Publications of Tatone, D.

Statistical treatment of looking-time data

Looking times (LTs) are frequently measured in empirical research on infant cognition. We analyzed the statistical distribution of LTs across participants in order to develop recommendations for their treatment in infancy research. Our analyses focused on a common within-subject experimental design, in which longer looking to novel or unexpected stimuli is predicted. We analyzed data from two sources: an in-house set of LTs that included data from individual participants (47 experiments, 1584 observations), and a representative set of published papers reporting group-level LT statistics (149 experiments from 33 papers). We established that LTs are log-normally distributed across participants, and therefore should always be log-transformed before parametric statistical analyses. We estimated the typical size of significant effects in LT studies, which allowed us to make recommendations about setting sample sizes. We show how our estimate of the distribution of effect sizes of LT studies can be used to design experiments to be analyzed by Bayesian statistics, where the experimenter is required to determine in advance the predicted effect size rather than the sample size. We demonstrate the robustness of this method in both sets of LT experiments.

Learning in and about opaque worlds

We argue that direct active teaching in humans exhibits at least two properties (open-endedness and content opacity) that make the recognition of teaching episodes without ostension untenable. Thus, while we welcome Kline’s functional approach to the analysis of teaching, we think that she ignores important features of the socio- environmental niche in which human teaching likely evolved.

Giving and taking: Representational building blocks of active resource-transfer events in human infants

Active resource transfer is a pervasive and distinctive feature of human sociality. We hypothesized that humans possess an action schema of GIVING specific for representing social interactions based on material exchange, and specified the set of necessary assump- tions about giving events that this action schema should be equipped with. We tested this proposal by investigating how 12-month-old infants interpret abstract resource-transfer events. Across eight looking-time studies using a violation-of-expectation paradigm we found that infants were able to distinguish between kinematically identical giving and tak- ing actions. Despite the surface similarity between these two actions, only giving was rep- resented as an object-mediated social interaction. While we found no evidence that infants expected the target of a giving or taking action to reciprocate, the present results suggest that infants interpret giving as an inherently social action, which they can possibly use to map social relations via observing resource-transfer episodes.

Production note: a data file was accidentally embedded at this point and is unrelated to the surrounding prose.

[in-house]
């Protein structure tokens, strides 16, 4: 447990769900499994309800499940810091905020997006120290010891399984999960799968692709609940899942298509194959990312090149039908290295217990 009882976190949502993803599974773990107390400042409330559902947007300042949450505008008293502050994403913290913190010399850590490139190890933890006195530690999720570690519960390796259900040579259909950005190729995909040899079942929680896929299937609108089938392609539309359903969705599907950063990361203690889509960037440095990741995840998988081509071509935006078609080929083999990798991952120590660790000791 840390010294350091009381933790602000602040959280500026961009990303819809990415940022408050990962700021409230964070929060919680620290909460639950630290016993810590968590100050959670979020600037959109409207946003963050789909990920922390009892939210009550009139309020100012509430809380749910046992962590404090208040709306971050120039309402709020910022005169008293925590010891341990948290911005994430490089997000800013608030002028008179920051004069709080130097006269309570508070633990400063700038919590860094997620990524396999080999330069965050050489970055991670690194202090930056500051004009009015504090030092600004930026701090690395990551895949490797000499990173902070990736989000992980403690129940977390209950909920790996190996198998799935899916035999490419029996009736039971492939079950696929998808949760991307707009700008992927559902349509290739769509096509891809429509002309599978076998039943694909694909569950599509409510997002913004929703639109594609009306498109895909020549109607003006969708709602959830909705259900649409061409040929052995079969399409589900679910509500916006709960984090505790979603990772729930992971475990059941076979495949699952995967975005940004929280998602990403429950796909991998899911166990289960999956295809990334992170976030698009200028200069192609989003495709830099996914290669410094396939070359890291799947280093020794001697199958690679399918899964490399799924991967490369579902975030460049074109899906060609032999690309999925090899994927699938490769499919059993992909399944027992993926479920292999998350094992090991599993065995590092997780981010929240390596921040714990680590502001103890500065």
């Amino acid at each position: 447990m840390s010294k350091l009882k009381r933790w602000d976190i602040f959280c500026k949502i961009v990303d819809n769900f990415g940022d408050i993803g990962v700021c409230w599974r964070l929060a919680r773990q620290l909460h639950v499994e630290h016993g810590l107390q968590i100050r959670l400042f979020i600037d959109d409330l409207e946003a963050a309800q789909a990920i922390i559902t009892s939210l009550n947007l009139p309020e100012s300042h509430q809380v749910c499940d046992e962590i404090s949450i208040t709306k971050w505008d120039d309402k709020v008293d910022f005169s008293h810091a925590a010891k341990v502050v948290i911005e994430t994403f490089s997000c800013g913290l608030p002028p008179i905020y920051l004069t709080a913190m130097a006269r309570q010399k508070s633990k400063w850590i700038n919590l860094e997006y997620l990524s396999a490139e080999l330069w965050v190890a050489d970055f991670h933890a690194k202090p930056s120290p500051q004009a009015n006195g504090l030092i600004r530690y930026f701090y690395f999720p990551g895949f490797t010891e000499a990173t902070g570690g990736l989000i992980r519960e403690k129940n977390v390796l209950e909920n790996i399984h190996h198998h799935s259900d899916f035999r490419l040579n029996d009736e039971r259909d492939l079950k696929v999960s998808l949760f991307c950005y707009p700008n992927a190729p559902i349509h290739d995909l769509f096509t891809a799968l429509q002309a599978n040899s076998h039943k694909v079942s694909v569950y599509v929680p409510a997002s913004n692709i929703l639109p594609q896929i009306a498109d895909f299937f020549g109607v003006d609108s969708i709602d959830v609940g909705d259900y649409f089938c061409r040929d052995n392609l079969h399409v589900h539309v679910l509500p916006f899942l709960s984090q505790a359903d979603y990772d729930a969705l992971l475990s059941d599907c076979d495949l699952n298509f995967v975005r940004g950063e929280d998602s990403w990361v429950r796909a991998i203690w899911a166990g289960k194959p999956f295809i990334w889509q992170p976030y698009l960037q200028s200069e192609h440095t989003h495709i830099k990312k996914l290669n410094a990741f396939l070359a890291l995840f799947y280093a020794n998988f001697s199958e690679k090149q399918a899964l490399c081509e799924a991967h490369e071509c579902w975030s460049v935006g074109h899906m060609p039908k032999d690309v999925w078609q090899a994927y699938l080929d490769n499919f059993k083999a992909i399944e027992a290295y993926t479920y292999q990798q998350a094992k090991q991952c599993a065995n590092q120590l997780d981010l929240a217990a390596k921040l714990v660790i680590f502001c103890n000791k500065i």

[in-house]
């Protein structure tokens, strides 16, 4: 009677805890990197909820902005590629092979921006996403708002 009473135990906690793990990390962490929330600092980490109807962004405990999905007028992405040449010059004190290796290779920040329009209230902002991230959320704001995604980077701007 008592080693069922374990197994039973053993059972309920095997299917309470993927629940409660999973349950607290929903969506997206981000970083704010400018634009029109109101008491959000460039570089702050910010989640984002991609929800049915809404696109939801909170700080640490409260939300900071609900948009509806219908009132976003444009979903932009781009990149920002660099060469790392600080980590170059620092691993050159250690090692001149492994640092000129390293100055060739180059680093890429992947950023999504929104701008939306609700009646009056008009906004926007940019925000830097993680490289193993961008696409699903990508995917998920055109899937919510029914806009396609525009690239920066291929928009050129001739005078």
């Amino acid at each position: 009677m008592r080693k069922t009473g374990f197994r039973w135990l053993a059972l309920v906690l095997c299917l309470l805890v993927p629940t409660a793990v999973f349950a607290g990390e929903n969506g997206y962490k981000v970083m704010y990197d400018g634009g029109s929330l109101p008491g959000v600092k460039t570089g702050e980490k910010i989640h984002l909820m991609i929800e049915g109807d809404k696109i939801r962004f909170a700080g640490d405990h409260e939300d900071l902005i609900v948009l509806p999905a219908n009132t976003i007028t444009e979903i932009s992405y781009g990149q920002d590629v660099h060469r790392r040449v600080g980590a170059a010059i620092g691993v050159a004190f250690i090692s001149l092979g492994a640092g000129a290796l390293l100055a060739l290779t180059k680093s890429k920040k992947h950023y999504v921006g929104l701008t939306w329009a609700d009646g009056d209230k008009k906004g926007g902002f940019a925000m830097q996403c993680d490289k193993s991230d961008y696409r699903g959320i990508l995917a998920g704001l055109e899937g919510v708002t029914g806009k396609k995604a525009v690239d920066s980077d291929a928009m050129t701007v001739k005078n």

Probing the strength of infants' preference for helpers over hinderers: Two replication attempts of Hamlin and Wynn (2011)

Several studies indicate that infants prefer individuals who act prosocially over those who act antisocially toward unrelated third parties. In the present study, we focused on a paradigm published by Kiley Hamlin and Karen Wynn in 2011. In this study, infants were habituated to a live puppet show in which a protagonist tried to open a box to retrieve a toy placed inside. The protagonist was either helped by a second puppet (the “Helper”), or hindered by a third puppet (the “Hinderer”). At test, infants were presented with the Helper and the Hinderer, and encouraged to reach for one of them. In the original study, 75% of 9-month-olds selected the Helper, arguably demonstrating a preference for prosocial over antisocial individuals. We conducted two studies with the aim of replicating this result. Each attempt was performed by a different group of experimenters. Study 1 followed the methods of the published study as faithfully as possible. Study 2 introduced slight modifications to the stimuli and the procedure following the guidelines generously provided by Kiley Hamlin and her collaborators. Yet, in our replication attempts, 9-month-olds’ preference for helpers over hinderers did not differ significantly from chance (62.5% and 50%, respectively, in Studies 1 and 2). Two types of factors could explain why our results differed from those of Hamlin and Wynn: minor methodological dissimilarities (in procedure, materials, or the population tested), or the effect size being smaller than originally assumed. We conclude that fine methodological details that are crucial to infants’ success in this task need to be identified to ensure the replicability of the original result.